.fx Files

Not all platforms supported by the Elements compiler provide the rich metadata that is required by the compiler to use the library, as part of the binary. For example, the Cocoa platform and many of the base platforms for Island depend on Objective-C or C header files (.h) normally processed by a C compiler at compile time.

Elements uses .fx files to express metadata for these binaries, so that the .h files do not need to be processed on each compile, and/or to provide metadata for libraries created by Elements itself.

.fx files contain a quick-to-process binary representation of the types and APIs exposed by a binary, as well as additional related meta data (for example un-mapping of obfuscated names, Swifty-fied names, and more.

  • .NET contains metadata in the .dll files themselves, so .fx are optional and not required.
  • Java contains metadata in the .jar files themselves, so.fx are optional and not required.
  • Cocoa and the Island-packed platforms use .fx files for libraries (.a, .lib, .dll, .dylib, .so etc) and Cocoa frameworks (.framework).

Imported .fx Files

Some .fx files are imported from C or Objective-C .h Header files using the FXGen tool or an Import Projects. This includes all the base SDK framework .fx files for Cocoa that ship with Elements, as well as the core rtl.fx library that provides the lowlevel platform APIs on both Cocoa and the Island-backed platforms.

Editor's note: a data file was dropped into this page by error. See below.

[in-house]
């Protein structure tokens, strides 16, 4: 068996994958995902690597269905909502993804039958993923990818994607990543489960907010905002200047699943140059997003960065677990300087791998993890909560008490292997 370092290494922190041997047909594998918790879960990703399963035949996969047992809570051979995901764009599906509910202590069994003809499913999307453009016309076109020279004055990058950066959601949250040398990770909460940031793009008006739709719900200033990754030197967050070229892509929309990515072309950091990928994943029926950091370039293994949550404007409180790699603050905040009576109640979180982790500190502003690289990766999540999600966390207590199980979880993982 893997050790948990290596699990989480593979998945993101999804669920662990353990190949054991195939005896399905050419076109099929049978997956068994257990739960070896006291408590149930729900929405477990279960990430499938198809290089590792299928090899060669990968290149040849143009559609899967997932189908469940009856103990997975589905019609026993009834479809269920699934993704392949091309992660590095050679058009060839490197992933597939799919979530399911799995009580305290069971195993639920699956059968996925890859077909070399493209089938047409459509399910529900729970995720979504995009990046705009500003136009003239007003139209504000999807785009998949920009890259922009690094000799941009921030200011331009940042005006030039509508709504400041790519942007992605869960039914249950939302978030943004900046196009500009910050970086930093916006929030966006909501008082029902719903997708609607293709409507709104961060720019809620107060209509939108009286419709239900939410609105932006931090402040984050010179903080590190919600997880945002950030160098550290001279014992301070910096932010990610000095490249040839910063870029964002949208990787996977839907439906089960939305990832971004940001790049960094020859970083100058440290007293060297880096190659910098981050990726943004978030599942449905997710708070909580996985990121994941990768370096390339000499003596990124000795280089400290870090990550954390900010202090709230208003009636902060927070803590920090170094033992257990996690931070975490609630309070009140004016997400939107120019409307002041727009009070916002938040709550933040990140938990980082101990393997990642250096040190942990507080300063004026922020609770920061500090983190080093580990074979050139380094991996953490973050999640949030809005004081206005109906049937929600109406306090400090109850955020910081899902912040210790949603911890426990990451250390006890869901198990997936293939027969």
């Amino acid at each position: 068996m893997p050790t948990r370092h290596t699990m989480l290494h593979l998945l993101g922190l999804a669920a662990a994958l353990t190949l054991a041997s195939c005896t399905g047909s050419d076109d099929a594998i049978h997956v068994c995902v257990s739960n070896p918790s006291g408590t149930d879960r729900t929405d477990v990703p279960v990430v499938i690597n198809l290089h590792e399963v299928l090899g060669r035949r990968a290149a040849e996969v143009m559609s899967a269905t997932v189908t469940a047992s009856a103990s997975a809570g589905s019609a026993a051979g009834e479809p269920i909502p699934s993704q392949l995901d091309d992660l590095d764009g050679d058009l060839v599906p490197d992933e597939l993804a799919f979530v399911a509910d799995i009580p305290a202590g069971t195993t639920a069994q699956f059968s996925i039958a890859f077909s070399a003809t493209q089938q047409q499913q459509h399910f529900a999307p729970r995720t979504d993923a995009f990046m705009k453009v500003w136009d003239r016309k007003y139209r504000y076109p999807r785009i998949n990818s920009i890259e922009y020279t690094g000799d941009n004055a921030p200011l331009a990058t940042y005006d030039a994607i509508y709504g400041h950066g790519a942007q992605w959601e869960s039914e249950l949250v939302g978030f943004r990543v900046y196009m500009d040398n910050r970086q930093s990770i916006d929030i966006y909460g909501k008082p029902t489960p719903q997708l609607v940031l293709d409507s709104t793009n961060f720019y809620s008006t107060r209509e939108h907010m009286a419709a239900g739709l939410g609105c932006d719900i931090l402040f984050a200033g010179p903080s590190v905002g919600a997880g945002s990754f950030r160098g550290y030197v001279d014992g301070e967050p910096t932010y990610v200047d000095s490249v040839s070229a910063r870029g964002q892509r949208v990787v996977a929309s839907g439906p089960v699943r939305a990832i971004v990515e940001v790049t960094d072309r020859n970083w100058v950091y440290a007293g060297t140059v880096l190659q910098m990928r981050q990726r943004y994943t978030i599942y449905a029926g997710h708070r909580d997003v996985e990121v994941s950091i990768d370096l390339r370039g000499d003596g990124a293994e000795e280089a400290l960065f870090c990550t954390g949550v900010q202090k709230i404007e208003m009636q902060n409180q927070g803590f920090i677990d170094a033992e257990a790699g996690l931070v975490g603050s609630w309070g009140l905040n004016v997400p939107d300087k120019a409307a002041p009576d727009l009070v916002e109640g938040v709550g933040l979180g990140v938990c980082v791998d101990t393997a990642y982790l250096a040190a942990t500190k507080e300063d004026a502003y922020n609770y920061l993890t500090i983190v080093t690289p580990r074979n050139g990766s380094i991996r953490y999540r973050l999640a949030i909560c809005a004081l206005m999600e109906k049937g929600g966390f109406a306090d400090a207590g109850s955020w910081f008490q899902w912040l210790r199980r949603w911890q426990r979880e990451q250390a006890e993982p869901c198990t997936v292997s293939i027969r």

If you have existing C or Objective-C style libraries as a binary and one or more .h. files, or as a .framework, then you can import those too with an Import Projects, in order to generate a .fx file that you can then referene in your Cocoa or Island projects.

The core Cocoa SDKs are imported not via Import Projects, but via a special tool that automates framework discovery for a given copy of Xcode and imports all SDKs in one go. While you will rarely need to import these yourself, ths tool is available as open -source project called HI2.

Compiler-Generated .fx Files

When building libraries for Cocoa and Island with Elements, the compiler can of course avoid the extra step of generating and re-importing a .h file, and will emit a rich .fx file with all metadata for the library, automatically.

(You can still have the compiler also generate an optional .h file, if you want the library to be used from Xcode or from any C/C++ compiler available for the respective platform.)

For .NET and Java projects, generation of .fx files can be optionally enabled in Project Settings by setting the CreateFXFile option to True.

See Also